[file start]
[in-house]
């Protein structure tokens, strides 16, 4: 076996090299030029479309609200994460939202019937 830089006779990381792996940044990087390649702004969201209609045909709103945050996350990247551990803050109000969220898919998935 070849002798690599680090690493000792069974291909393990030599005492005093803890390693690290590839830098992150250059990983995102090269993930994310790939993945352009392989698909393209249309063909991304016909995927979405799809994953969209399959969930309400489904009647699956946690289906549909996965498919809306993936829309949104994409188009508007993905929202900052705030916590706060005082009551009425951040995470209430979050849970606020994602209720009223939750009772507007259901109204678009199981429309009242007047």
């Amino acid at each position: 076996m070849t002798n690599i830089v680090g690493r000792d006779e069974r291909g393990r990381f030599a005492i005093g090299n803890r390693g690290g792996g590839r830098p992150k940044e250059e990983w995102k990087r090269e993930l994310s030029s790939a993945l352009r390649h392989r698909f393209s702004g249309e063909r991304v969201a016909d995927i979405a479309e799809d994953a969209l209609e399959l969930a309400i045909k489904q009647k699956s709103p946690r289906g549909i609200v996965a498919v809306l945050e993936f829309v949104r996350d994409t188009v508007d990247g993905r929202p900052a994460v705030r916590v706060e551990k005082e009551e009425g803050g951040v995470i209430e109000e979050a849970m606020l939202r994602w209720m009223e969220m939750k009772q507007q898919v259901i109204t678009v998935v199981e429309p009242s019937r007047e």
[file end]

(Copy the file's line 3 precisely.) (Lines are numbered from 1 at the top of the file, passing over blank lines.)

């Amino acid at each position: 076996m070849t002798n690599i830089v680090g690493r000792d006779e069974r291909g393990r990381f030599a005492i005093g090299n803890r390693g690290g792996g590839r830098p992150k940044e250059e990983w995102k990087r090269e993930l994310s030029s790939a993945l352009r390649h392989r698909f393209s702004g249309e063909r991304v969201a016909d995927i979405a479309e799809d994953a969209l209609e399959l969930a309400i045909k489904q009647k699956s709103p946690r289906g549909i609200v996965a498919v809306l945050e993936f829309v949104r996350d994409t188009v508007d990247g993905r929202p900052a994460v705030r916590v706060e551990k005082e009551e009425g803050g951040v995470i209430e109000e979050a849970m606020l939202r994602w209720m009223e969220m939750k009772q507007q898919v259901i109204t678009v998935v199981e429309p009242s019937r007047e």